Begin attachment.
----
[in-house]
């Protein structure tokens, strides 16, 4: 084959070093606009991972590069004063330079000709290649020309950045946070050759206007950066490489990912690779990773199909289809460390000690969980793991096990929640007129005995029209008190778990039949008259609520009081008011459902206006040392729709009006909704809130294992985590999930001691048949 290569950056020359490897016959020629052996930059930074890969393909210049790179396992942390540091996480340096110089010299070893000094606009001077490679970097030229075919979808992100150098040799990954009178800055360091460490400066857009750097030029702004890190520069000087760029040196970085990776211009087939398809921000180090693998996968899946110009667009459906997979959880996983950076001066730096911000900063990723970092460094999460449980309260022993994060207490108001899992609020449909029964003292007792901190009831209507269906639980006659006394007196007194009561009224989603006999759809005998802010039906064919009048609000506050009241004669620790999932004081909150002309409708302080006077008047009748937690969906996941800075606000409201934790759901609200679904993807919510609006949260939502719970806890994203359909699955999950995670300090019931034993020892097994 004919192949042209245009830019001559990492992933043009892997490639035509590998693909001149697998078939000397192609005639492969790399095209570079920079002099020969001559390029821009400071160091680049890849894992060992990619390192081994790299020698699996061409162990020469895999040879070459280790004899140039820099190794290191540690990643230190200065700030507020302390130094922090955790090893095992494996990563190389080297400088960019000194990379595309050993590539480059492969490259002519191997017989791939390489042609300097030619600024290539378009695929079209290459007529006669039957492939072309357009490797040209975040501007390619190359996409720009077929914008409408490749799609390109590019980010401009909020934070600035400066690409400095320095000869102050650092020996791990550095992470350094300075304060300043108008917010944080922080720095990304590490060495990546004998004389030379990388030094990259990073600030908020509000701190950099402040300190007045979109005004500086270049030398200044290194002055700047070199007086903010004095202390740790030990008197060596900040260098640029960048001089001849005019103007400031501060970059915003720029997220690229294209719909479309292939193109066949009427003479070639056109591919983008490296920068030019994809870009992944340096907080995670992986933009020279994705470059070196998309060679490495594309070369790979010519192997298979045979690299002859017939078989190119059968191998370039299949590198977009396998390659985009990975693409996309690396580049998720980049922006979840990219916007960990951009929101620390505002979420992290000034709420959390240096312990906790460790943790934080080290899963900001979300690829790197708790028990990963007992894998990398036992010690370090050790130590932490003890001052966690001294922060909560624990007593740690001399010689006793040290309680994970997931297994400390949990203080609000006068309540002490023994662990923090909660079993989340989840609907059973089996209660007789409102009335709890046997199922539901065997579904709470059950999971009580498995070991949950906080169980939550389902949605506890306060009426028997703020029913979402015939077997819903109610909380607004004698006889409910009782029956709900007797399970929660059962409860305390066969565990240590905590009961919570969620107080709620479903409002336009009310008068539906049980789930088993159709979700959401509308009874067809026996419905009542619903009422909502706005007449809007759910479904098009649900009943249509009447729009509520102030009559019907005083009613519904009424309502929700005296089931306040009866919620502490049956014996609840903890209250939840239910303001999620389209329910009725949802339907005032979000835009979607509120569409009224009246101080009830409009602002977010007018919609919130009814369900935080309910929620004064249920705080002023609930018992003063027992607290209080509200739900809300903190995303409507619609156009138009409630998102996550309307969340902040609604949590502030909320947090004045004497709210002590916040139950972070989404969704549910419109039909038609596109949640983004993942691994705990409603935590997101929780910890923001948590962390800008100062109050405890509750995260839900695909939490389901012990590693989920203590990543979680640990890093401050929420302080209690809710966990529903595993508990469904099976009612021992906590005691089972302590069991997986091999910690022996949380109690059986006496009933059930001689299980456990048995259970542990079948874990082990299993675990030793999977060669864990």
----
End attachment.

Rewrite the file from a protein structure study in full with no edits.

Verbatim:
[in-house]
């Protein structure tokens, strides 16, 4: 084959070093606009991972590069004063330079000709290649020309950045946070050759206007950066490489990912690779990773199909289809460390000690969980793991096990929640007129005995029209008190778990039949008259609520009081008011459902206006040392729709009006909704809130294992985590999930001691048949 290569950056020359490897016959020629052996930059930074890969393909210049790179396992942390540091996480340096110089010299070893000094606009001077490679970097030229075919979808992100150098040799990954009178800055360091460490400066857009750097030029702004890190520069000087760029040196970085990776211009087939398809921000180090693998996968899946110009667009459906997979959880996983950076001066730096911000900063990723970092460094999460449980309260022993994060207490108001899992609020449909029964003292007792901190009831209507269906639980006659006394007196007194009561009224989603006999759809005998802010039906064919009048609000506050009241004669620790999932004081909150002309409708302080006077008047009748937690969906996941800075606000409201934790759901609200679904993807919510609006949260939502719970806890994203359909699955999950995670300090019931034993020892097994 004919192949042209245009830019001559990492992933043009892997490639035509590998693909001149697998078939000397192609005639492969790399095209570079920079002099020969001559390029821009400071160091680049890849894992060992990619390192081994790299020698699996061409162990020469895999040879070459280790004899140039820099190794290191540690990643230190200065700030507020302390130094922090955790090893095992494996990563190389080297400088960019000194990379595309050993590539480059492969490259002519191997017989791939390489042609300097030619600024290539378009695929079209290459007529006669039957492939072309357009490797040209975040501007390619190359996409720009077929914008409408490749799609390109590019980010401009909020934070600035400066690409400095320095000869102050650092020996791990550095992470350094300075304060300043108008917010944080922080720095990304590490060495990546004998004389030379990388030094990259990073600030908020509000701190950099402040300190007045979109005004500086270049030398200044290194002055700047070199007086903010004095202390740790030990008197060596900040260098640029960048001089001849005019103007400031501060970059915003720029997220690229294209719909479309292939193109066949009427003479070639056109591919983008490296920068030019994809870009992944340096907080995670992986933009020279994705470059070196998309060679490495594309070369790979010519192997298979045979690299002859017939078989190119059968191998370039299949590198977009396998390659985009990975693409996309690396580049998720980049922006979840990219916007960990951009929101620390505002979420992290000034709420959390240096312990906790460790943790934080080290899963900001979300690829790197708790028990990963007992894998990398036992010690370090050790130590932490003890001052966690001294922060909560624990007593740690001399010689006793040290309680994970997931297994400390949990203080609000006068309540002490023994662990923090909660079993989340989840609907059973089996209660007789409102009335709890046997199922539901065997579904709470059950999971009580498995070991949950906080169980939550389902949605506890306060009426028997703020029913979402015939077997819903109610909380607004004698006889409910009782029956709900007797399970929660059962409860305390066969565990240590905590009961919570969620107080709620479903409002336009009310008068539906049980789930088993159709979700959401509308009874067809026996419905009542619903009422909502706005007449809007759910479904098009649900009943249509009447729009509520102030009559019907005083009613519904009424309502929700005296089931306040009866919620502490049956014996609840903890209250939840239910303001999620389209329910009725949802339907005032979000835009979607509120569409009224009246101080009830409009602002977010007018919609919130009814369900935080309910929620004064249920705080002023609930018992003063027992607290209080509200739900809300903190995303409507619609156009138009409630998102996550309307969340902040609604949590502030909320947090004045004497709210002590916040139950972070989404969704549910419109039909038609596109949640983004993942691994705990409603935590997101929780910890923001948590962390800008100062109050405890509750995260839900695909939490389901012990590693989920203590990543979680640990890093401050929420302080209690809710966990529903595993508990469904099976009612021992906590005691089972302590069991997986091999910690022996949380109690059986006496009933059930001689299980456990048995259970542990079948874990082990299993675990030793999977060669864990």